Poppin’ Lesson

Have you ever written something that keeps giving you enjoyment or teaching you long after you’re done? Something that you LOVE but that you just know will not provide the same level of enjoyment or knowledge to anyone else? I had one such moment yesterday as I set up my classroom for our Friday Experiment. I waited all week with excitement, tried the experiment three times at home (just to be SURE that it really works!), and was almost completely prepared by the time I got to school Friday morning…if you forgive the few minutes of panic as I raced through the hallway asking fellow teachers for balloons.

Though I knew what the experiments outcome would be, I waited with baited breath to find out what my student teams a) came up with for their hypothesis and b) how they would react to the outcome.

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I set up our center ‘activity’ table (a new addition for the new year) with a box of Baking Soda, a bottle half filled (about 8 oz) of Vinegar, a balloon, a set of measuring spoons, and a funnel along the left side. On the right hand side of the  table I laid out a bottle of Sprite with a little off the top, a funnel, a balloon, and a packet of Pop Rocks (strawberry, but I don’t think the flavor matters). I had students break into two teams. Each student was to draw out the ‘ingredients’ however they saw fit, then discuss with their team to come up with a timeline and hypothesis for the experiment. One team was to focus on the  left side, the other on the right.

We had an astonishing (at least to me) amount of spot on, or almost so, guesses at to what I would do and what would happen. Then we had a few incredibly interesting but not very close to truth hypothesis…that make me want to try out what they suggest!

After about ten minutes of group talk and hypothesis writing, everyone turned to the center of the room and watched me perform the experiment.

1) use funnel to place a tablespoon of baking soda in a balloon, use other funnel to place pop rocks in second balloon.

2) open bottle and place mouth of balloon CAREFULLY over mouth of respective bottles.

3) raise balloon and release dry ingredient into the liquid below.

If all goes correctly, Sprite and Pop Rocks or Vinegar and Baking Soda will react together to release the gas and blow up their balloon. In the second class, a student requested a bottle of EVERYTHING (i.e. vinegar, sprite, pop rocks, and baking soda). Surprisingly, this set up yielded a pretty awesome result as well.

Sprite and Pop Rocks blew up a balloon with more length than width, and only a small amount of length (around 5 centimeters for 3/4 of the classes. Last class had a larger balloon at almost a full inch and a half in length).

Vinegar and Baking Soda has a more violent reaction that the Pop Rocks and Sprite, so that the balloon stretches in width, as well as height, and is several inches in size. According to my students, it tries to ‘boom’ but just ‘blows up’. (I love their love of creative sentence structure!)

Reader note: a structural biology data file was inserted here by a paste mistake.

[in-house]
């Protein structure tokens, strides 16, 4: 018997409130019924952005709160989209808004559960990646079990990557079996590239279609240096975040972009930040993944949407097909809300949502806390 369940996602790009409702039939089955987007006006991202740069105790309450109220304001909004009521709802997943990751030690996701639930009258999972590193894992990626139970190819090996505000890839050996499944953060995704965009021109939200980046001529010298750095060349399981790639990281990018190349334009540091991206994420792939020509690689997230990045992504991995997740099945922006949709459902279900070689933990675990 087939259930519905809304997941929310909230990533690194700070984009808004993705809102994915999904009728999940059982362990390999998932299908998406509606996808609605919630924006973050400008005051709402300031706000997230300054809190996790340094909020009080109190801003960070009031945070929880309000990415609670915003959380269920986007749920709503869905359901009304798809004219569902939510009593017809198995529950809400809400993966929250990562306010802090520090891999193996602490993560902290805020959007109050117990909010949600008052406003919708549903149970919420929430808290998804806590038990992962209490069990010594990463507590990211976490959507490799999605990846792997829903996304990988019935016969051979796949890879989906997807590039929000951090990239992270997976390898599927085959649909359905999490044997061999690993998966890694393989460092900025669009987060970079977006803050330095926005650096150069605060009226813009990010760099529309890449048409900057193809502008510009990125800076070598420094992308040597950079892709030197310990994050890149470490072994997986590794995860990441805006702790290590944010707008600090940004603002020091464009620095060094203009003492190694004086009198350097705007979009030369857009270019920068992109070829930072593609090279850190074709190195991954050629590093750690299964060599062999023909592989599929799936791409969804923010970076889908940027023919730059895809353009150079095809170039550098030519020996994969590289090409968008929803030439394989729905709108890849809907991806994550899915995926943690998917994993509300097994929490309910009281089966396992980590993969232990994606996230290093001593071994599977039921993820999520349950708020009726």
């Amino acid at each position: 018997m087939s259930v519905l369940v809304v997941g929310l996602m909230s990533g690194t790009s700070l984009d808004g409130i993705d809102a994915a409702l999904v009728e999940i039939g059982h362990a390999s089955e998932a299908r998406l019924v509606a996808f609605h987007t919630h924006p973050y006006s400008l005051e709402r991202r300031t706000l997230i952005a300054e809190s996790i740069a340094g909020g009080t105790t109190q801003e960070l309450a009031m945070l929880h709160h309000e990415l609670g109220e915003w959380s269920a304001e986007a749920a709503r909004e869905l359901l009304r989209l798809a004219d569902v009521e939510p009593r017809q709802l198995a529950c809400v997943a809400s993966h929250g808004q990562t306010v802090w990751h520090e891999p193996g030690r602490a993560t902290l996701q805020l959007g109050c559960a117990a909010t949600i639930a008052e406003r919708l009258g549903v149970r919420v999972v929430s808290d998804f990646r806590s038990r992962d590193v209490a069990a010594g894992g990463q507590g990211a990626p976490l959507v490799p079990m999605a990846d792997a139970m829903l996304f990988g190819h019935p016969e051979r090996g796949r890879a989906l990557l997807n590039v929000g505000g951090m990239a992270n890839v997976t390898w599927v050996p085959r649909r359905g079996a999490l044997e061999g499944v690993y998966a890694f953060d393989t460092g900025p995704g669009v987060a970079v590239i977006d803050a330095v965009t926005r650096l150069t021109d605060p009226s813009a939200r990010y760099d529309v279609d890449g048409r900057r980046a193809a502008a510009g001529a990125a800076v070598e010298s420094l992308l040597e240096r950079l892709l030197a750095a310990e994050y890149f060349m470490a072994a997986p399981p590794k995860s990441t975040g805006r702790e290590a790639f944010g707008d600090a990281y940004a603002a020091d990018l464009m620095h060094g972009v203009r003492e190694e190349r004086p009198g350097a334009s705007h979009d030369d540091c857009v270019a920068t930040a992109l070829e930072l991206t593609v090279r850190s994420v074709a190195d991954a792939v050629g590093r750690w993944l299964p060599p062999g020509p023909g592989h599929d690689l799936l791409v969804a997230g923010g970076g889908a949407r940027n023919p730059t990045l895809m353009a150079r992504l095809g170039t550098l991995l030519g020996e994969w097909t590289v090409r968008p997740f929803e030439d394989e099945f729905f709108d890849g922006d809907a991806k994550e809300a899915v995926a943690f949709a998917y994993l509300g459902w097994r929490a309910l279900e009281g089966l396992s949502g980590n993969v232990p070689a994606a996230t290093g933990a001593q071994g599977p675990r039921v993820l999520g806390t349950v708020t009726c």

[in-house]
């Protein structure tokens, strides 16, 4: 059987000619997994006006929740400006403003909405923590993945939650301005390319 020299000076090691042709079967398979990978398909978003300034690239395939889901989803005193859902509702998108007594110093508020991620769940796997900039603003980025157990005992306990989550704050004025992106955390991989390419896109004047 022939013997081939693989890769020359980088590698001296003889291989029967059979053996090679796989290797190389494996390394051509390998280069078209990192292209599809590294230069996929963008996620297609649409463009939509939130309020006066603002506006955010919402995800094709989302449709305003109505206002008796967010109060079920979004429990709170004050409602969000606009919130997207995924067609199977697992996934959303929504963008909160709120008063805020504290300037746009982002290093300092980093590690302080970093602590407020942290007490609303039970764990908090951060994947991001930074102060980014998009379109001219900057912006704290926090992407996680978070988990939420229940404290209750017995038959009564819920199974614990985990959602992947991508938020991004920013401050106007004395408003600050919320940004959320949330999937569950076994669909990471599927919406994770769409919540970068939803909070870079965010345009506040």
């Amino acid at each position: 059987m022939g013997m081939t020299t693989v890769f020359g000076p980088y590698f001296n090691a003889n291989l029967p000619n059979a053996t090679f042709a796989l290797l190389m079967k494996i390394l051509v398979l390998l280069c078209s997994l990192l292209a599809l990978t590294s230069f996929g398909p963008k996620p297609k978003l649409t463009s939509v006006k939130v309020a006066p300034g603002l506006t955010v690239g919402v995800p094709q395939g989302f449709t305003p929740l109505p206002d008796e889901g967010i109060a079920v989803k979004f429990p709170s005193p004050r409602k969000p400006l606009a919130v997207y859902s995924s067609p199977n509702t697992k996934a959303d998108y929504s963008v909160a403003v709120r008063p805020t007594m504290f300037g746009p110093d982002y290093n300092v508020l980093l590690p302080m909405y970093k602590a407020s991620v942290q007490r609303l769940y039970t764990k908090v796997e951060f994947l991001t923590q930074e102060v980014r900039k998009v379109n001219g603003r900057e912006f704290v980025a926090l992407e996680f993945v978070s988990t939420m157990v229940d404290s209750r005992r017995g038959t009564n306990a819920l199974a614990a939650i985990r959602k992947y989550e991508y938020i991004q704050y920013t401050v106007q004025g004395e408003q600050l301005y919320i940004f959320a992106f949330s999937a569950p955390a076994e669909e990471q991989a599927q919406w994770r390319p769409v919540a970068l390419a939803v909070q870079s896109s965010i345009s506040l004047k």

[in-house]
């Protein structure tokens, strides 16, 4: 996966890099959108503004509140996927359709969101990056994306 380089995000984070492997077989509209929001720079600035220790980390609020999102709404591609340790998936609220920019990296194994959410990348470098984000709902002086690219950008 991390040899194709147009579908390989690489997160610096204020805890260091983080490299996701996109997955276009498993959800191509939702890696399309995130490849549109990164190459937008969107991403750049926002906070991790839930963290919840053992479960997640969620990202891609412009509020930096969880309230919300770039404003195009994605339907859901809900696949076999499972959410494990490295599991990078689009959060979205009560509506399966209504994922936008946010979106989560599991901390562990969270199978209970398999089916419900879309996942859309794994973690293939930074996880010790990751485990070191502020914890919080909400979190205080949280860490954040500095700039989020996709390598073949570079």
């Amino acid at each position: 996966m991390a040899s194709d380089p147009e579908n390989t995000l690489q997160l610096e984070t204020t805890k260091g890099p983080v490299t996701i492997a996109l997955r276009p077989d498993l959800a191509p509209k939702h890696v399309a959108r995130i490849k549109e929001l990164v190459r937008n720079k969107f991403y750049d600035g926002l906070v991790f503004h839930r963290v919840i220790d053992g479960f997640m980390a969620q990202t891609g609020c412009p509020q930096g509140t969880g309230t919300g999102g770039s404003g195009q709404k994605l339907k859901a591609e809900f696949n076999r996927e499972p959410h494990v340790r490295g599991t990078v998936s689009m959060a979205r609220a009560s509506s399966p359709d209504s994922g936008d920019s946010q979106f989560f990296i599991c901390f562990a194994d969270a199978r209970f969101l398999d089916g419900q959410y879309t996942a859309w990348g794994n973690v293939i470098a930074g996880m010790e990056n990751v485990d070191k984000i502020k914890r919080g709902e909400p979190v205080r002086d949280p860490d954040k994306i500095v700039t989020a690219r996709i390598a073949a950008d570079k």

Finally, the all in bottle creates a reaction somewhere between the other two, filling up its balloon with a beginning reaction that is violent and slows down to a delightful lava lamp effect as you watch the pop rocks jump around within the liquid. The balloon fills up to approximately 3 – 5 inches in length and 1.5 inch in width…though my last class of the day lucked out because I finally hit it just right..that balloon actually filled out to be slightly larger than the vinegar and baking soda one!

Some students wanted to measure the different sizes of the balloons. One suggested we try the experiment with every color of balloon available to us…or re-do the experiment using all the same colors of balloon…just in case. And a few wanted to drink the sprite mixture (I didn’t let them 😦 ) But amazingly enough, almost all of my 80 students could actually EXPLAIN the reaction and WHY it happens! Not only that, but they made the connection between solid (bottle), liquid (yup), and Gas all having volume and mass…and explained to me how the air displaces as we moved (CAREFULLY) the bottle and poured liquid into, and then out of, the balloon (still attached to the bottle’s mouth).

To call me a proud teacher is a bit of an understatement at this point. To top it off, my principal came in and observed the final installment of our day and got to see a class who is usually a bit slow and behind the others (due to behavior issues and a need to change my teaching style for them, ick!) excel and ask do to do more work to figure out exactly what was going on! (and I only had to get on to two students while she was there, a new record!)

Ok, you know you want to try this out so my one suggestion is that you choose something a bit more carbonated than Sprite. Coke worked well during my home tests. If you try it out with something else, let me know! I loved this so much, I think we’ll do it again next year!